ALJOHARאלגוהרfJudeo-Spanish Medieval Navarran Jewish name, probably derived from the Arabic phrase al Jawhari "the gem". This name was used by Jewish women in the medieval kingdom of Navarre, occurring in 14th- and 15th-century documents written by Jews in Hebrew or Ladino (Ladino being the everyday language of the Jews; it is akin to Spanish, but was written down using Hebrew characters).... [more]
BULISSAfJewish, Judeo-Spanish, Judeo-Greek From the Hebrew baalat bayit ("mistress of the house"), which became baalas bayis / balabuste in Yiddish, and then was transformed into a Judeo-Spanish and Judeo-Greek name.
CETIfJudeo-Spanish, Jewish (?) Feminine equivalent of Cid, a byname derived from the Old Castilian loan word Çid, itself derived from the dialectal Arabic word sīdī (سيدي ) "my lord; my master", ultimately from Arabic as-sayyid (السيّد ) "the lord; the master".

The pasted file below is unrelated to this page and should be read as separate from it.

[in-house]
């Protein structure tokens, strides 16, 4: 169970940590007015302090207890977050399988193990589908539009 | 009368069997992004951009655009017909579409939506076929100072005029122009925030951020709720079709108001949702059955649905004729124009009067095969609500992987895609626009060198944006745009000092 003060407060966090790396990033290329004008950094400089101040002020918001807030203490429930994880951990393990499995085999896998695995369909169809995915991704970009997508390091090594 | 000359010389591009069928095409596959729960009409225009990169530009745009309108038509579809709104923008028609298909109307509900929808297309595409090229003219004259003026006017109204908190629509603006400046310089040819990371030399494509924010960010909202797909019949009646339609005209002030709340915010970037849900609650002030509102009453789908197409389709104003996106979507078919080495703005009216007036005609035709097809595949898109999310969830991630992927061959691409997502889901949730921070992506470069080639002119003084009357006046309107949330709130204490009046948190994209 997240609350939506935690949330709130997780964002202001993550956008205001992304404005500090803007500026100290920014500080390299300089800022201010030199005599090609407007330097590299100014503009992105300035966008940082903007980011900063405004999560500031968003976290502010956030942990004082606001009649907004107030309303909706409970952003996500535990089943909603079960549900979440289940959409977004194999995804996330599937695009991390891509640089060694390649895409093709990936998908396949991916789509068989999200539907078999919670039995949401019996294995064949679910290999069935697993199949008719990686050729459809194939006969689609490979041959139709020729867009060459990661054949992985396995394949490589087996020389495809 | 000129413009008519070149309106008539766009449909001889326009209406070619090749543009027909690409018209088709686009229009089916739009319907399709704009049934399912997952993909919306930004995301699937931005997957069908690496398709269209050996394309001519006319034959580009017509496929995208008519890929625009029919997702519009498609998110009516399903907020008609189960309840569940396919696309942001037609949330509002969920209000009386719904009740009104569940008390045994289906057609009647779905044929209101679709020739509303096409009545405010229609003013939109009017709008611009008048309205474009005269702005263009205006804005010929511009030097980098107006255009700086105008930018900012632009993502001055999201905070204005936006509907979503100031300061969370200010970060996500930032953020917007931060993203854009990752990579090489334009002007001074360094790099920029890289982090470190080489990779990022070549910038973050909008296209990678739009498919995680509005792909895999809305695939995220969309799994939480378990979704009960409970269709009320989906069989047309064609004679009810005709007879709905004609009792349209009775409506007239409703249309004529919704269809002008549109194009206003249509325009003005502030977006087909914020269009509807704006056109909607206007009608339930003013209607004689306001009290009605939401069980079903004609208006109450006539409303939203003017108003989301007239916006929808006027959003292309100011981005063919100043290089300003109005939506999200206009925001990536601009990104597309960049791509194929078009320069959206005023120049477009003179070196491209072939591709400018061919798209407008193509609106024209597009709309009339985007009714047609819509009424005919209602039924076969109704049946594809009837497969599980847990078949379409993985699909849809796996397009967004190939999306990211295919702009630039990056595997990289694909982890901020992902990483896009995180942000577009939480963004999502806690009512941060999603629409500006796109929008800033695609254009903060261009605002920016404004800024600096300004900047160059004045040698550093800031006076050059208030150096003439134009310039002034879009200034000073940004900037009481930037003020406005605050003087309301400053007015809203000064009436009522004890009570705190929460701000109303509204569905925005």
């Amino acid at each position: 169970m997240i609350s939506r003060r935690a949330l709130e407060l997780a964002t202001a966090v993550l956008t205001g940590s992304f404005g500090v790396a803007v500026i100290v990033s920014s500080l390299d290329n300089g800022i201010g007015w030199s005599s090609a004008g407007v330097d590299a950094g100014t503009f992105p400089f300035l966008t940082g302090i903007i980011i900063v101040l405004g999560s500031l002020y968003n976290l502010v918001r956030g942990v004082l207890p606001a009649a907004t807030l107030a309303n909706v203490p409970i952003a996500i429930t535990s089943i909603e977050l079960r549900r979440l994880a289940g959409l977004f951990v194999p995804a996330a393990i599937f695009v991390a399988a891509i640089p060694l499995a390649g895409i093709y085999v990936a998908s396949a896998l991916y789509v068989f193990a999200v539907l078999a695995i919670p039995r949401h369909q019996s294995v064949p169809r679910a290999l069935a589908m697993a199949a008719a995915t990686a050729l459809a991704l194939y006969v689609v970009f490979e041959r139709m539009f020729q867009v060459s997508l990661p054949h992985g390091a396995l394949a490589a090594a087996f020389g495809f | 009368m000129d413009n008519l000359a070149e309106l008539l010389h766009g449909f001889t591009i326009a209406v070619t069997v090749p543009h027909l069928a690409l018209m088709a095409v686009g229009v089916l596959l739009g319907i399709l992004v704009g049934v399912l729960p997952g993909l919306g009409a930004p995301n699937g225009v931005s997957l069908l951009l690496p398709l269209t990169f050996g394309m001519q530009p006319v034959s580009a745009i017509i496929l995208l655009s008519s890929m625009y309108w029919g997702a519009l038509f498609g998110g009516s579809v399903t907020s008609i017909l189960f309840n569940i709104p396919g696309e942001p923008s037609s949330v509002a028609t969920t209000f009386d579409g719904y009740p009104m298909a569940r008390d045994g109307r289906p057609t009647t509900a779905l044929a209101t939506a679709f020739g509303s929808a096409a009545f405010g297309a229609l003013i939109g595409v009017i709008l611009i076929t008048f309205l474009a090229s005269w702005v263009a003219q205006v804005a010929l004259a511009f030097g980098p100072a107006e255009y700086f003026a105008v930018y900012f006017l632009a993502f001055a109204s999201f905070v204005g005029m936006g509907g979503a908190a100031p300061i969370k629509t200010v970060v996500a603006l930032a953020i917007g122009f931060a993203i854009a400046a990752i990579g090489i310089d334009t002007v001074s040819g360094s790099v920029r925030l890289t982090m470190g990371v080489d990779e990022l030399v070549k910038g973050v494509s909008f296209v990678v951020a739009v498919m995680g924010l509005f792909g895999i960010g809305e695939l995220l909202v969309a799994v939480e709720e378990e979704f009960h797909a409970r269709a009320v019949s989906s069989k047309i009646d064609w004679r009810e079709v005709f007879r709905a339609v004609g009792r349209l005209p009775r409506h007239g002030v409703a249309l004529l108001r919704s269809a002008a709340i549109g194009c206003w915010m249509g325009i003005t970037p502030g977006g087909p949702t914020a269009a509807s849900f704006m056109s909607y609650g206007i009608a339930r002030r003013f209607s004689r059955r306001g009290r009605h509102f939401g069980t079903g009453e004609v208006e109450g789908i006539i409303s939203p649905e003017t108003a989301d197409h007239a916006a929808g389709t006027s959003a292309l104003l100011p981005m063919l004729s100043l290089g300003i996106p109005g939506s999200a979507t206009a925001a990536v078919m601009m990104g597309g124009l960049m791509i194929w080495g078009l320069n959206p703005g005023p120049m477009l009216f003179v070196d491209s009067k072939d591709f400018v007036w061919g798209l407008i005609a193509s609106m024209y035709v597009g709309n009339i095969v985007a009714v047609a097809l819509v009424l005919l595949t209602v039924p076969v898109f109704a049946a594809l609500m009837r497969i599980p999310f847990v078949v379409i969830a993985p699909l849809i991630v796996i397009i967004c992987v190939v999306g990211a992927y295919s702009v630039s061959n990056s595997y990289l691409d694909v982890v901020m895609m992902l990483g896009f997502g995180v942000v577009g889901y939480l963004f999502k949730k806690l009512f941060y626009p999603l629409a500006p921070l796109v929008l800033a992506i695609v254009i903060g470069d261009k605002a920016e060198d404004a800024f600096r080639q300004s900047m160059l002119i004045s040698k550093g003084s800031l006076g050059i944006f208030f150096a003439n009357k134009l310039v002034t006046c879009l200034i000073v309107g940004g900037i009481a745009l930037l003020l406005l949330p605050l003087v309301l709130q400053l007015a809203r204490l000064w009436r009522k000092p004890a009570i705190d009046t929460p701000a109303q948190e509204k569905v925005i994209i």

MERKADAfJudeo-Spanish Derived from Judeo-Spanish merkado or Spanish mercado, both meaning "market". This name literally refers to the fact that the child in question was sold by its parents.
MERKADOmJudeo-Spanish Derived from Judeo-Spanish merkado or Spanish mercado, both meaning "market". This name literally refers to the fact that the child in question was sold by its parents. Masculine form of MERKADA.
MIRAfJudeo-Spanish, Judeo-Catalan Judeo-Spanish short form of MIRIAN and Judeo-Catalan short form of MIRIAM. In some cases it might also be a direct adoption of Judeo-Spanish mira "myrrh" (compare Spanish mirra) or an adoption of the "the popular Catalan feminine Mira, meaning "notable"".
OROVIDAfJewish, Judeo-Spanish Means "golden life" from Spanish oro "gold" combined with vida "life". This name was used by Jewish women in the medieval kingdom of Navarre (see http://www.s-gabriel.org/names/juetta/nav_intro.html).